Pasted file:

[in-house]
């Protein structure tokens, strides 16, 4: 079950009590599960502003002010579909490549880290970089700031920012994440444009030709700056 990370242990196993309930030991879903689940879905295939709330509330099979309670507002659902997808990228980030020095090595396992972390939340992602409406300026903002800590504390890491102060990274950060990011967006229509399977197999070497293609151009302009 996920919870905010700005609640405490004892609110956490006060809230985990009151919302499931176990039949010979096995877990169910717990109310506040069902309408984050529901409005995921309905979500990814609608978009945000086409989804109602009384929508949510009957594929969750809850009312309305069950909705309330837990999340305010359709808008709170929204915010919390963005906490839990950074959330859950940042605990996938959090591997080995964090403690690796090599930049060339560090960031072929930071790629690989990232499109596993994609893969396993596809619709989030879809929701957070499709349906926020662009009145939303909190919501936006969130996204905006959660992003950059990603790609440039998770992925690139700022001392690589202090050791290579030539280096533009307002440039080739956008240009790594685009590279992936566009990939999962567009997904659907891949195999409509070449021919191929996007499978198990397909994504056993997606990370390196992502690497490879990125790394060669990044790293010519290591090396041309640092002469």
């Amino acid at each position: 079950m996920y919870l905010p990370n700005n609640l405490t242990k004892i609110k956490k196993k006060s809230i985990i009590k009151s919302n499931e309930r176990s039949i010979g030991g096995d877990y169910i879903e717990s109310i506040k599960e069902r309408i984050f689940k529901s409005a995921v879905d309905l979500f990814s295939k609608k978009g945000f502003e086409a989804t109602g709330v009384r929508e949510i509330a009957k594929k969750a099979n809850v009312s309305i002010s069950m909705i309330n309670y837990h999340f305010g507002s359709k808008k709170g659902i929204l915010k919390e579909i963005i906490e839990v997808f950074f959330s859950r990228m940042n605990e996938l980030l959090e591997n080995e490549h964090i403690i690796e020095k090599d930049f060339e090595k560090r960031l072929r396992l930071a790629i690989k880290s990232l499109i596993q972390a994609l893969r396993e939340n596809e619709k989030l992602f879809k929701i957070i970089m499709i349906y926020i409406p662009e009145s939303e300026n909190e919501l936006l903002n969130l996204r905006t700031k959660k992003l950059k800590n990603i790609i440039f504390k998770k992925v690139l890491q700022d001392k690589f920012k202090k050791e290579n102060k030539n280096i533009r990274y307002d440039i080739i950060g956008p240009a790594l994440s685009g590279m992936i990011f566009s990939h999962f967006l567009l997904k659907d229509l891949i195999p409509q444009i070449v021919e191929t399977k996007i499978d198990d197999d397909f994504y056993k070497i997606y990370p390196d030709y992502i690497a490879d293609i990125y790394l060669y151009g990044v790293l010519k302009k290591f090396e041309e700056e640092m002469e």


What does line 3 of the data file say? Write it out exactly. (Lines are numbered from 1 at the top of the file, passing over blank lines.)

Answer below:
């Amino acid at each position: 079950m996920y919870l905010p990370n700005n609640l405490t242990k004892i609110k956490k196993k006060s809230i985990i009590k009151s919302n499931e309930r176990s039949i010979g030991g096995d877990y169910i879903e717990s109310i506040k599960e069902r309408i984050f689940k529901s409005a995921v879905d309905l979500f990814s295939k609608k978009g945000f502003e086409a989804t109602g709330v009384r929508e949510i509330a009957k594929k969750a099979n809850v009312s309305i002010s069950m909705i309330n309670y837990h999340f305010g507002s359709k808008k709170g659902i929204l915010k919390e579909i963005i906490e839990v997808f950074f959330s859950r990228m940042n605990e996938l980030l959090e591997n080995e490549h964090i403690i690796e020095k090599d930049f060339e090595k560090r960031l072929r396992l930071a790629i690989k880290s990232l499109i596993q972390a994609l893969r396993e939340n596809e619709k989030l992602f879809k929701i957070i970089m499709i349906y926020i409406p662009e009145s939303e300026n909190e919501l936006l903002n969130l996204r905006t700031k959660k992003l950059k800590n990603i790609i440039f504390k998770k992925v690139l890491q700022d001392k690589f920012k202090k050791e290579n102060k030539n280096i533009r990274y307002d440039i080739i950060g956008p240009a790594l994440s685009g590279m992936i990011f566009s990939h999962f967006l567009l997904k659907d229509l891949i195999p409509q444009i070449v021919e191929t399977k996007i499978d198990d197999d397909f994504y056993k070497i997606y990370p390196d030709y992502i690497a490879d293609i990125y790394l060669y151009g990044v790293l010519k302009k290591f090396e041309e700056e640092m002469e």